15:27, September 12 27 0 theguardian.com

2019-09-12 15:27:04
Bercow warns PM not to defy law on no-deal Brexit

Boris Johnson must obey the law and seek an extension to article 50 if parliament cannot come to any agreement about Brexit, the outgoing Commons Speaker has urged.

Addressing an audience of lawyers, John Bercow suggested the political chaos generated in the aftermath of the EU referendum meant the UK should move towards having a codified constitution.

Defying the Benn/Letwin act preventing a no-deal would be breaching the rule of law, he said, in a direct challenge to government threats to ignore the legislation.

“You should no more refuse to request an extension of article 50 than you could possibly excuse robbing a bank on the basis that money stolen would be donated to a charitable cause,” Bercow said.



“The only form of Brexit which we will have, whatever that may be, will be a Brexit that the House of Commons has explicitly endorsed.”

Referring to the Article 50 Extension Act, the Speaker said: “Not obeying the law is a non-starter. Surely in 2019 in modern Britain in a parliamentary democracy, our parliamentarians, legislators, cannot ... be conducting a debate as to whether adherence to the law is required.”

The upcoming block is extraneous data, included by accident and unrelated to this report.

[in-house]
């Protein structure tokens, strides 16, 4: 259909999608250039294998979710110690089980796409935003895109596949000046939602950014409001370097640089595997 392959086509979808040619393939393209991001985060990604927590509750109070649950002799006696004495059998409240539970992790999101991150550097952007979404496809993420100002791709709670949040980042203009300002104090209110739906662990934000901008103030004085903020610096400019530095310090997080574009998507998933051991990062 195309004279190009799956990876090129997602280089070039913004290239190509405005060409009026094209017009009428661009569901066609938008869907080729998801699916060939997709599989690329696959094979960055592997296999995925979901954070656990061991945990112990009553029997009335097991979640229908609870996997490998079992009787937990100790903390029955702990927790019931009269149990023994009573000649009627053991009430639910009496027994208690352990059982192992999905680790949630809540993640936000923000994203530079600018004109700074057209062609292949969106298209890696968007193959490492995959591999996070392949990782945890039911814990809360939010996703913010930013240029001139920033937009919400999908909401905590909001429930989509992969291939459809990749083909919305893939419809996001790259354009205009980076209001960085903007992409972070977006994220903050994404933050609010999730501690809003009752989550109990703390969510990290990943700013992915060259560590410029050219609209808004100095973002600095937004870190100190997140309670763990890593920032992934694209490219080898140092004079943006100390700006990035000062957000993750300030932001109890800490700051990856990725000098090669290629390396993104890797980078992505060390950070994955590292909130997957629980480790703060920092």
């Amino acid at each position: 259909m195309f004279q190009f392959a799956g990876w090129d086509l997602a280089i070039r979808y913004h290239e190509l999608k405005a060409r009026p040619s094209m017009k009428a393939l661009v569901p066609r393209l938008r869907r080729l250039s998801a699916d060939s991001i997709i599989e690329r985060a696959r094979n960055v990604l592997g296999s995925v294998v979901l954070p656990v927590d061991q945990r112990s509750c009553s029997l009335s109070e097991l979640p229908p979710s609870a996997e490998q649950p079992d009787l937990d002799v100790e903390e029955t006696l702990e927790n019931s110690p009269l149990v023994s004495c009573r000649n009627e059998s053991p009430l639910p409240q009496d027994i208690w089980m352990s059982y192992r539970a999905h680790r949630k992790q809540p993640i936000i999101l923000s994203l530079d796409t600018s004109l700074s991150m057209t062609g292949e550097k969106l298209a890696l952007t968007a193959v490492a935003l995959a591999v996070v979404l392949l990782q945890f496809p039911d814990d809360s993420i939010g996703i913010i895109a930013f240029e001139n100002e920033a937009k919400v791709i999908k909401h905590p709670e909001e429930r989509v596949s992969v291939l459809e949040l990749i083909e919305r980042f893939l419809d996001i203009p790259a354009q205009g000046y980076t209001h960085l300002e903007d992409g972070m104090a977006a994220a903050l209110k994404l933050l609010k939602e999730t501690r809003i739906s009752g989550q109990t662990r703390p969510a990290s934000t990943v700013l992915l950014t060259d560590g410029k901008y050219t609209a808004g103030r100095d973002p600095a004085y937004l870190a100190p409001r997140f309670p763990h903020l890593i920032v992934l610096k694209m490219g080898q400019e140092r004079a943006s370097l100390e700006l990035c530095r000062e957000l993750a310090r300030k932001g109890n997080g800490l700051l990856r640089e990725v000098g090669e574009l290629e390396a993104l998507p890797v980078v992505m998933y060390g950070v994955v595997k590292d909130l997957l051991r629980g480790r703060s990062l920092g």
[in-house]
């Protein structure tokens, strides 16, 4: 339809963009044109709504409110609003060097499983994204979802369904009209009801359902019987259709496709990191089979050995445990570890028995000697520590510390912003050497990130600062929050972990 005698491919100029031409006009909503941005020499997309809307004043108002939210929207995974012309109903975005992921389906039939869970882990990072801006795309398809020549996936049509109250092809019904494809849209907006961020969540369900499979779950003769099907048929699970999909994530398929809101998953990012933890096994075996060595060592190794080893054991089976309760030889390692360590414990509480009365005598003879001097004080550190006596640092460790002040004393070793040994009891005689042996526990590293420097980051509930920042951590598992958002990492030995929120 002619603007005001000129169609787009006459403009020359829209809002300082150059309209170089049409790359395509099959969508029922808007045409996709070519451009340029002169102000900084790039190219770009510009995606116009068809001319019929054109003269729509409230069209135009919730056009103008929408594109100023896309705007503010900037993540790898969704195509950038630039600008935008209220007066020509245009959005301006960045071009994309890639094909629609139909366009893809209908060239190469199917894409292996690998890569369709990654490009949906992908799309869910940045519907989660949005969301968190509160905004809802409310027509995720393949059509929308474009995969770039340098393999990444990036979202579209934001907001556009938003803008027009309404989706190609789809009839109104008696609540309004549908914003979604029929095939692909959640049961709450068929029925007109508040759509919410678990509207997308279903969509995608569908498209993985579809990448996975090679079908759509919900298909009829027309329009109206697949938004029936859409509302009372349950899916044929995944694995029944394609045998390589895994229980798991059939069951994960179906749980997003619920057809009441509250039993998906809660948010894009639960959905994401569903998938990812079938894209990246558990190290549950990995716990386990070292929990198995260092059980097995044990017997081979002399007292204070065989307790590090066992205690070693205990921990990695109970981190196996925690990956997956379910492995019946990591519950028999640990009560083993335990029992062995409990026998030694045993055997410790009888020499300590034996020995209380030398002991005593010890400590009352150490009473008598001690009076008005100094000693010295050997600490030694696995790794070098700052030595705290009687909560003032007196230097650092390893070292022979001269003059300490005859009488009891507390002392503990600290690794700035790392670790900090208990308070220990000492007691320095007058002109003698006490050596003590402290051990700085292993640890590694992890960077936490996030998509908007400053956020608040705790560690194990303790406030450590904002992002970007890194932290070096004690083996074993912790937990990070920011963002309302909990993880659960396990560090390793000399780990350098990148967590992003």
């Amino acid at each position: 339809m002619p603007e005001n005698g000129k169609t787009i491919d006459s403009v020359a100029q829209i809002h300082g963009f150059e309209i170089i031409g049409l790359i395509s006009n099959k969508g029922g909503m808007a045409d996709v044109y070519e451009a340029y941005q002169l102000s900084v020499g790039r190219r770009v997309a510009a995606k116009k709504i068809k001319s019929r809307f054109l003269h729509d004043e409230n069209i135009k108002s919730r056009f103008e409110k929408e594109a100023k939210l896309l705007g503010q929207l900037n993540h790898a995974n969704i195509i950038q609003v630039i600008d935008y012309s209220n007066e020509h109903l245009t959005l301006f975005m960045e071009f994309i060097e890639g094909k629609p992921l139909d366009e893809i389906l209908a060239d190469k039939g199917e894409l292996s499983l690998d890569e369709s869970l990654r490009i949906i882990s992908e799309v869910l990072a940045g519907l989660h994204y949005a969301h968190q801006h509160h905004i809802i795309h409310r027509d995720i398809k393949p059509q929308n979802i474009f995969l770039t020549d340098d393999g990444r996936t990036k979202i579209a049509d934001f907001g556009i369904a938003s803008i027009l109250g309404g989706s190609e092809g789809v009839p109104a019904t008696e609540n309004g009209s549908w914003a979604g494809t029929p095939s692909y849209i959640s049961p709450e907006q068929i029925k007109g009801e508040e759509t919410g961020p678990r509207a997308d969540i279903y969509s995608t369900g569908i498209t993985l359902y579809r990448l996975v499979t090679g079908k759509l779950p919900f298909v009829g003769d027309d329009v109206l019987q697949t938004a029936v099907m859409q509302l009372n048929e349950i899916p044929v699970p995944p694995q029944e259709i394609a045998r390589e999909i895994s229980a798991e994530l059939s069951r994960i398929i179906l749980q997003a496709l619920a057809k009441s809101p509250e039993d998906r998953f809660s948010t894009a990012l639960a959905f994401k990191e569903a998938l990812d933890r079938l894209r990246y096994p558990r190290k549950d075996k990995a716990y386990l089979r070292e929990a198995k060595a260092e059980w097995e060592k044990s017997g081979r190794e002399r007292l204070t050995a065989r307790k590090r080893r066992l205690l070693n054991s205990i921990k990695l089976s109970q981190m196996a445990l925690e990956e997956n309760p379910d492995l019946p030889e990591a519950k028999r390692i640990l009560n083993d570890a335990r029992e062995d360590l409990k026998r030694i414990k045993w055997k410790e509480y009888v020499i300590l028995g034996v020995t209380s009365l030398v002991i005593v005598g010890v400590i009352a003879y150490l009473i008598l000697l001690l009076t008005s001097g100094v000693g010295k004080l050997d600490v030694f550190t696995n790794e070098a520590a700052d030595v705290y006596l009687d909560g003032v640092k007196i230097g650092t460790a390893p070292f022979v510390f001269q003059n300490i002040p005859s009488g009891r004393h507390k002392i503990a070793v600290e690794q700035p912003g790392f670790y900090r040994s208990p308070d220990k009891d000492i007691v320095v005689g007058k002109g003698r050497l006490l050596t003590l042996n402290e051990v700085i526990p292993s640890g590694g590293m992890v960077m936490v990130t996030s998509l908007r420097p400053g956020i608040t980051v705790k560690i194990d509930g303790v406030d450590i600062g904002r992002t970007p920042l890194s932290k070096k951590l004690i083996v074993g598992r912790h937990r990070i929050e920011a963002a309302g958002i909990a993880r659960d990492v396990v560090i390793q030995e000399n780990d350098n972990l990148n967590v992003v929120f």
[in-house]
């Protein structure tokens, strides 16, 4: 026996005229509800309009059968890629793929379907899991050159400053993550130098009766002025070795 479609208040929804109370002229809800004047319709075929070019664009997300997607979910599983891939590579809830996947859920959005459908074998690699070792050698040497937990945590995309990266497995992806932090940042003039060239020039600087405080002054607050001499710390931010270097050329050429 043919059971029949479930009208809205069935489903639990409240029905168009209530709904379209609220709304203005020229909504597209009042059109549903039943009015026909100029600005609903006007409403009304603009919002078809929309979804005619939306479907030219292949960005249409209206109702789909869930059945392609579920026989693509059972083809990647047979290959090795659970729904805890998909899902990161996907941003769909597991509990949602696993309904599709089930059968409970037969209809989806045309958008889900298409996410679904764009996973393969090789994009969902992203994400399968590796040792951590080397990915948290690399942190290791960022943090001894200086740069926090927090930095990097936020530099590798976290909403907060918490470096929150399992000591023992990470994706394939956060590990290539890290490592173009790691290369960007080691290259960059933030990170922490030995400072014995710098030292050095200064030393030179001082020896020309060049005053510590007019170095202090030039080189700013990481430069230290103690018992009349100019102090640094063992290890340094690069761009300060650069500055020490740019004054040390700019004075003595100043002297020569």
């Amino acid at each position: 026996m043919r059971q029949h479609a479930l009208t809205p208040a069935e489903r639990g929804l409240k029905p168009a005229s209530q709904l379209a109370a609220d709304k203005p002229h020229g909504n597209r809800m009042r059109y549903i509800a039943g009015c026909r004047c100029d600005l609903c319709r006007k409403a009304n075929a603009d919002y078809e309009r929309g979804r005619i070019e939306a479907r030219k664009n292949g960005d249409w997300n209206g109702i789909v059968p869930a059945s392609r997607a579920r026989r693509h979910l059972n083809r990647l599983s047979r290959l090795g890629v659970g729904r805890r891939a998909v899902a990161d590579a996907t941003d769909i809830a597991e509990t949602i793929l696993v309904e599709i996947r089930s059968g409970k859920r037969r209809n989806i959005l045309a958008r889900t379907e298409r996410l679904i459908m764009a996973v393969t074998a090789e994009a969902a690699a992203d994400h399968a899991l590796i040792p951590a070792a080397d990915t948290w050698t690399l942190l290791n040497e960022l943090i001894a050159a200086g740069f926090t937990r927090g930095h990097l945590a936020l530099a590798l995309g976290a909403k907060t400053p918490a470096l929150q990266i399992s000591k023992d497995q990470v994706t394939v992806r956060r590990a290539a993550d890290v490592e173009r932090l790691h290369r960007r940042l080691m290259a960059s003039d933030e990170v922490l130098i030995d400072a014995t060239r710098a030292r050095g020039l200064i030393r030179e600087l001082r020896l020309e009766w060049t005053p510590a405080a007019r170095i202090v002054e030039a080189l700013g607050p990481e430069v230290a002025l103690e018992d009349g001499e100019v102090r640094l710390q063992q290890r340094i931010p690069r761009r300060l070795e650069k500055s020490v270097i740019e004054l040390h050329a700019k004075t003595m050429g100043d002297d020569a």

Bercow’s speech was delivered in Middle Temple, central London, standing beneath its vast Elizabethan hammebeam roof and a portrait of Charles I, the historical personification of abusive executive authority.

His lecture, entitled Process of Discovery: What Brexit has taught us (so far) about Parliament, Politics and the UK Constitution, was organised by the Bingham Centre for the Rule of Law.



The Speaker welcomed the fact that the Commons has become increasingly assertive of its own powers in the past decade and more capable of subjecting the government to active scrutiny.

On constitutional reform, Bercow said the “Brexit maelstrom” had exposed weaknesses in the country’s political arrangements.



“I have been a sceptic in the past about the desirability of a written constitution for the UK,” he revealed but added: “I have come to the conclusion that it’s worth establishing a royal commission or a Speaker’s conference to explore [the options].”



It should aim to ensure, he said, that the authority of the House of Commons is “never distorted by executive malpractices or fiat … We must consider whether a written constitution is what we need”.

Before Bercow announced his imminent resignation, Andrea Leadsom, the business secretary, announced that the Conservative party would break with tradition and field a candidate against him at the next election.



Bercow, 56, is the MP for Buckingham and the longest-serving Speaker of the House of Commons since the second world war.

Topics

Week News

Month News

Year News